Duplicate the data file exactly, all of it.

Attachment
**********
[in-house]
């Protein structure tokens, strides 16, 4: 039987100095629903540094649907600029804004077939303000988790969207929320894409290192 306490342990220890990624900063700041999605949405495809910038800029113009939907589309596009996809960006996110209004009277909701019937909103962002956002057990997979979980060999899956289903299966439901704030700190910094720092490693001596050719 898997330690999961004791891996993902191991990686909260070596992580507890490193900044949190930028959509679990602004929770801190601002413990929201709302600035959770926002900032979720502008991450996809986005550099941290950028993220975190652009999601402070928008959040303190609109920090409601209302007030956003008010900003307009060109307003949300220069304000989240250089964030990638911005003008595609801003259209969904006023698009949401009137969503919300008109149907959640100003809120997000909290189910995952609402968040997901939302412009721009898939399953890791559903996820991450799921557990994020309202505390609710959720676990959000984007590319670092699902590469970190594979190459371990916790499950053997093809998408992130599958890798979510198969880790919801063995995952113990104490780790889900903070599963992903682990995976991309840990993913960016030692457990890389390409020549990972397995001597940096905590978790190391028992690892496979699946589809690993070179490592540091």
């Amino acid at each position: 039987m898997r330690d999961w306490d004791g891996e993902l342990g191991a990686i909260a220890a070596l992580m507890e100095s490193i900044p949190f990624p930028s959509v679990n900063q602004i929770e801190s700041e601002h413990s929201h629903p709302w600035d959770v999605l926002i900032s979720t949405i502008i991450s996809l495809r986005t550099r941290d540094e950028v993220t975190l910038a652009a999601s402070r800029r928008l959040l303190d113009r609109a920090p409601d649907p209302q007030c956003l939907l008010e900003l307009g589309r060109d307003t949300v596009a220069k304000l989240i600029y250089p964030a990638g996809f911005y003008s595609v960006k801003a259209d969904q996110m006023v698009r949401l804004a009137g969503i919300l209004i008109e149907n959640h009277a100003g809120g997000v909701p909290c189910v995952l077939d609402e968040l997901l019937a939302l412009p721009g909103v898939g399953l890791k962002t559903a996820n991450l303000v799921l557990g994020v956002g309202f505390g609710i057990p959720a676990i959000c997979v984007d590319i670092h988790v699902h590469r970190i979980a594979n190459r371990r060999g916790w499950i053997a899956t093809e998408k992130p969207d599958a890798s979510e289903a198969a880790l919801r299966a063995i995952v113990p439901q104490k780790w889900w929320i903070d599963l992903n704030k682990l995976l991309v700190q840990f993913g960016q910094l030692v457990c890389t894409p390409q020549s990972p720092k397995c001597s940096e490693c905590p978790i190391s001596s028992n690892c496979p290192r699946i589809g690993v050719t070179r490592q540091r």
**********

[in-house]
């Protein structure tokens, strides 16, 4: 039987100095629903540094649907600029804004077939303000988790969207929320894409290192 306490342990220890990624900063700041999605949405495809910038800029113009939907589309596009996809960006996110209004009277909701019937909103962002956002057990997979979980060999899956289903299966439901704030700190910094720092490693001596050719 898997330690999961004791891996993902191991990686909260070596992580507890490193900044949190930028959509679990602004929770801190601002413990929201709302600035959770926002900032979720502008991450996809986005550099941290950028993220975190652009999601402070928008959040303190609109920090409601209302007030956003008010900003307009060109307003949300220069304000989240250089964030990638911005003008595609801003259209969904006023698009949401009137969503919300008109149907959640100003809120997000909290189910995952609402968040997901939302412009721009898939399953890791559903996820991450799921557990994020309202505390609710959720676990959000984007590319670092699902590469970190594979190459371990916790499950053997093809998408992130599958890798979510198969880790919801063995995952113990104490780790889900903070599963992903682990995976991309840990993913960016030692457990890389390409020549990972397995001597940096905590978790190391028992690892496979699946589809690993070179490592540091």
């Amino acid at each position: 039987m898997r330690d999961w306490d004791g891996e993902l342990g191991a990686i909260a220890a070596l992580m507890e100095s490193i900044p949190f990624p930028s959509v679990n900063q602004i929770e801190s700041e601002h413990s929201h629903p709302w600035d959770v999605l926002i900032s979720t949405i502008i991450s996809l495809r986005t550099r941290d540094e950028v993220t975190l910038a652009a999601s402070r800029r928008l959040l303190d113009r609109a920090p409601d649907p209302q007030c956003l939907l008010e900003l307009g589309r060109d307003t949300v596009a220069k304000l989240i600029y250089p964030a990638g996809f911005y003008s595609v960006k801003a259209d969904q996110m006023v698009r949401l804004a009137g969503i919300l209004i008109e149907n959640h009277a100003g809120g997000v909701p909290c189910v995952l077939d609402e968040l997901l019937a939302l412009p721009g909103v898939g399953l890791k962002t559903a996820n991450l303000v799921l557990g994020v956002g309202f505390g609710i057990p959720a676990i959000c997979v984007d590319i670092h988790v699902h590469r970190i979980a594979n190459r371990r060999g916790w499950i053997a899956t093809e998408k992130p969207d599958a890798s979510e289903a198969a880790l919801r299966a063995i995952v113990p439901q104490k780790w889900w929320i903070d599963l992903n704030k682990l995976l991309v700190q840990f993913g960016q910094l030692v457990c890389t894409p390409q020549s990972p720092k397995c001597s940096e490693c905590p978790i190391s001596s028992n690892c496979p290192r699946i589809g690993v050719t070179r490592q540091r």